How do you spell EKG?

December 12, 2017

Maureen Fitzgerald
ATTC Network

The story behind the NIATx walk-through

If you've done a NIATx change project, chances are it started with a walk-through. 

It's is one of the essential tools that change teams use to experience their organization’s services exactly as a customer would. NIATx Director Dave Gustafson says that his experiences taking on the role of a customer in other systems improvement projects are what inspired him to include the walk-through in the NIATx Process Improvement Toolbox

“I was working with a hospital to find out ways to improve its cardiac surgery program. So, I took on the role of a patient and checked in to the department. The first thing I was told to do was to go and get an EKG. The person behind the desk told me to just follow the signs. When I got to the EKG department, I asked the staff person there what could be done to make her job easier in terms of helping patients through the process. She said, “Change the signs that people are supposed to follow to get here.”

Gustafson asked her to explain, because he hadn’t had any trouble getting to the EKG department.

"She asked me to look again, and that's when I noticed that none of the signs said ‘EKG.’ They all said ‘Electrocardiogram.’”

Gustafson also used the walk-through to get a better understanding of the substance use disorder treatment field as he and the research team were preparing to launch the first NIATx project back in 2002.

“I didn’t know anything about addiction treatment when I came into the field, so I got myself admitted for heroin addiction. I figured it was the only way that I could get a feeling for what the field was like, and so with the help of two treatment agencies in Madison and New York City, I created a fake persona. I let everybody know ahead of time I was coming in. The persona I created was one of being a heroin addict for 30 years. Finally, my wife had gotten rid of me, I had lost my job, and I desperately needed help. I went through the admission process, and I lay in the detox facility for several hours to feel what that would be like, and so on.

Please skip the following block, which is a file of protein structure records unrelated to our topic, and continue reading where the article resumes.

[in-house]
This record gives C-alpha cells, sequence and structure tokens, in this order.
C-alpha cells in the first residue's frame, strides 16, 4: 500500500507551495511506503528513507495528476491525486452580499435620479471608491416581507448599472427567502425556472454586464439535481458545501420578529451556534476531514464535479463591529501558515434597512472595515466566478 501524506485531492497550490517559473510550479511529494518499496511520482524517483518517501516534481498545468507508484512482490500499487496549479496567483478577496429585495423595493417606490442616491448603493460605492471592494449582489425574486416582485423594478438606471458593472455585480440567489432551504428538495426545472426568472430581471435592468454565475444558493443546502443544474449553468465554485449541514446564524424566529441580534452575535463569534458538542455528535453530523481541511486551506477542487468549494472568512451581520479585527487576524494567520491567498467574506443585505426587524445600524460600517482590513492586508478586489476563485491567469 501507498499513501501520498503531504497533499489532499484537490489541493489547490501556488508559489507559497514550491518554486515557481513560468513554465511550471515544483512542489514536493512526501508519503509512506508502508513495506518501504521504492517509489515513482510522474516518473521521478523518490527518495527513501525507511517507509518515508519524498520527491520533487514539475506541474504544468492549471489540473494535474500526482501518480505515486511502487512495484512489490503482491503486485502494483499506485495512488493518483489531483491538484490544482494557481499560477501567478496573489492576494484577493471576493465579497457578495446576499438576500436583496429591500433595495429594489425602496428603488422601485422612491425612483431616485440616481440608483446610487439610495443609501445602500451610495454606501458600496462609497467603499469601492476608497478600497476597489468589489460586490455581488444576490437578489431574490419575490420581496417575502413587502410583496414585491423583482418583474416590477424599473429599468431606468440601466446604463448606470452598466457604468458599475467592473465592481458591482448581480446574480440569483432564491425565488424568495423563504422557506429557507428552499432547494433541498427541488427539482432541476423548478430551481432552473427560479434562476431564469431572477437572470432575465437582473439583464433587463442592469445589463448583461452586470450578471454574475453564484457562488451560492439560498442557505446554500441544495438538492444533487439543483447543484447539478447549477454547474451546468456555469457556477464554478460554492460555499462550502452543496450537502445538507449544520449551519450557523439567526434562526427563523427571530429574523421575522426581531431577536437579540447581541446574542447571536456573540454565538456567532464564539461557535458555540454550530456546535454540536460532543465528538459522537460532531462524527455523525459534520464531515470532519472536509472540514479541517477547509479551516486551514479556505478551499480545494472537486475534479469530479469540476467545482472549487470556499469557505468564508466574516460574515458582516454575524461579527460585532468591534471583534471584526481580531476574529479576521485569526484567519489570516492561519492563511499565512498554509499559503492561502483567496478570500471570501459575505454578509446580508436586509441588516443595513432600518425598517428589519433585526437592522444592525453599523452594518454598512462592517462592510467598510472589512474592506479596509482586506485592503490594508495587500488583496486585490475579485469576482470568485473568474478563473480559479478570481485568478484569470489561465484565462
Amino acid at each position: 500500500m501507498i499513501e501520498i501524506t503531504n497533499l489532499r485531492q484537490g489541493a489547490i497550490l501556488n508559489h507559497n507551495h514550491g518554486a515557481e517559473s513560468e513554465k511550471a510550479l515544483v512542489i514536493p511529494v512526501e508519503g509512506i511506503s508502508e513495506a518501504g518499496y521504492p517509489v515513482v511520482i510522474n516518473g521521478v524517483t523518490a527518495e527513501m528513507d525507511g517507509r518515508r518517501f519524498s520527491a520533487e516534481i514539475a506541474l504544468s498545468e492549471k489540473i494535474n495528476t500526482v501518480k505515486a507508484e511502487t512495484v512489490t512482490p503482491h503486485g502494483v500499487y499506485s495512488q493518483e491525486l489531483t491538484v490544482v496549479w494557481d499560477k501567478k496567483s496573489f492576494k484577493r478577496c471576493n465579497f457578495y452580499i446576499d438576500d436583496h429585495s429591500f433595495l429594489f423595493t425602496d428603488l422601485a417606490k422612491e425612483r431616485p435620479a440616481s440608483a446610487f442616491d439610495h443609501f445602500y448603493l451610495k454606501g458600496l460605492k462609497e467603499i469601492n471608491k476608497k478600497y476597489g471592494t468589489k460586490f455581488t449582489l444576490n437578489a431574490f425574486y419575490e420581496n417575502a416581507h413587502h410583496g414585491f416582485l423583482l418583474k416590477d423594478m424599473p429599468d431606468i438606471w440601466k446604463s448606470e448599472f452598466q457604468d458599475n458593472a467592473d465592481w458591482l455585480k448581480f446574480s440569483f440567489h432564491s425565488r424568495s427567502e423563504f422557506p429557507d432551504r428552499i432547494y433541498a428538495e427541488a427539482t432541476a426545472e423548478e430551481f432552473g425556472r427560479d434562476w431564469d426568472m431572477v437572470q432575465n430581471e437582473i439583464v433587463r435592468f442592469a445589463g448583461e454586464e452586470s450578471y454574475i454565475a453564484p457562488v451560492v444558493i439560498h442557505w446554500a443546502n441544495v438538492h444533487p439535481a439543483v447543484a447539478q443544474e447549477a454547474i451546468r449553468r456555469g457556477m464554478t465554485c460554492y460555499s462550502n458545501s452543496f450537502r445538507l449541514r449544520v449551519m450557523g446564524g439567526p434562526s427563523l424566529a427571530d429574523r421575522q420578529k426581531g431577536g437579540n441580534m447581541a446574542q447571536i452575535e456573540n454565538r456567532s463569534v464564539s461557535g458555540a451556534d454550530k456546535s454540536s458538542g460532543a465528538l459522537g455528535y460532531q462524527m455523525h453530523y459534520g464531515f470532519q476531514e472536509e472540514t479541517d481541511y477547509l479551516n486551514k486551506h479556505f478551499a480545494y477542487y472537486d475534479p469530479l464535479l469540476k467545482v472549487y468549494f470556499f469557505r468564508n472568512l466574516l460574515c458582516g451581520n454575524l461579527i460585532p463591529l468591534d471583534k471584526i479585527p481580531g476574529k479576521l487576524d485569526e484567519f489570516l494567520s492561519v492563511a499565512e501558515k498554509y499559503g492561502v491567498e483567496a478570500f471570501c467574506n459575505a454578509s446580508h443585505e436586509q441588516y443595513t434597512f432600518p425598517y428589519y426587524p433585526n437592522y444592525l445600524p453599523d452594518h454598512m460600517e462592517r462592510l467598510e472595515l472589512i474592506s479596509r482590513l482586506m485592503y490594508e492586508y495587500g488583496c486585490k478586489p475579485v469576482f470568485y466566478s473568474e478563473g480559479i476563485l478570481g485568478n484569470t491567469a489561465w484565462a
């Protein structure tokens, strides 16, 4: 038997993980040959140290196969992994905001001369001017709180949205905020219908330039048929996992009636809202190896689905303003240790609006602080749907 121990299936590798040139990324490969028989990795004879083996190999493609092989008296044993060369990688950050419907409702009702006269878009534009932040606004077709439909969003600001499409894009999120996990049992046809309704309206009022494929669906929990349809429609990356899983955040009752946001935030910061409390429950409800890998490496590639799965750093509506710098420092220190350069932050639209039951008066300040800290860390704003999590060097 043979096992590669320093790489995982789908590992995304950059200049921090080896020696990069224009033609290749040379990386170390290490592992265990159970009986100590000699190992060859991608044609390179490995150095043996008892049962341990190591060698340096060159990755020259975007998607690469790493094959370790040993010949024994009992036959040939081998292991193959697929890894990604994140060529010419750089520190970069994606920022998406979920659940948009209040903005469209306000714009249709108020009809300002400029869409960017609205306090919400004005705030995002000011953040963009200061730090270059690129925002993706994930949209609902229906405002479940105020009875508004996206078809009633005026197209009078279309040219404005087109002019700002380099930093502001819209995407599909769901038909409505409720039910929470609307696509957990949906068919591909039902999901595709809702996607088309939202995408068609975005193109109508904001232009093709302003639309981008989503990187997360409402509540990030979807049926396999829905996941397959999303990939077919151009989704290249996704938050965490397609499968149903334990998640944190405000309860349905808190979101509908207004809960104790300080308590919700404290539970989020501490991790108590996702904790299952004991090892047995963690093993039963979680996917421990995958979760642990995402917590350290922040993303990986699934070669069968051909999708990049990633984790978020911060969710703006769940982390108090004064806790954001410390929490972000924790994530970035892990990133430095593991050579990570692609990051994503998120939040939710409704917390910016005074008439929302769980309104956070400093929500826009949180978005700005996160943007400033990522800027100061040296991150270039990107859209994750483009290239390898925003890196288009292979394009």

Many rich experiences came out of that, but one of them was that after two and a half hours of interviewing me and collecting information they said, “You do need to be admitted into residential treatment. But we do not have a bed now. I tell you what. Call back once a week and let us know if you are still interested.” My reaction was that if I really were a heroin addict, I don’t think I would been motivated to call back once a week until a bed was ready for me.”

It turns out that the walk-through wasn’t a new concept in process improvement, Gustafson says—Toyota had been using it as part of kaizen, its approach to continuous improvement. Union Pacific Railroad had also used the concept in designating a Vice President of Tracks, whose job was to ride all 52K miles of track in the U.S. and live the life of a train.

“We thought that the walk-through was so effective that we made part of the grant application process for our first NIATx project,” explains Gustafson. “Then using the knowledge gained through the walk-through, each organization had to carry out a rapid-cycle change project that addressed one problem uncovered in the walk-through.”

From its beginning with a few dozen treatment centers, NIATx has grown into a network of providers and payers in multiple fields including substance use disorder treatment and recovery services, mental health, public health, criminal justice, and child welfare. The walk-through continues to yield valuable information to both novice and expert NIATx change teams.

Is it time for another walk-through in your organization? Visit the NIATx webpage for information and examples.

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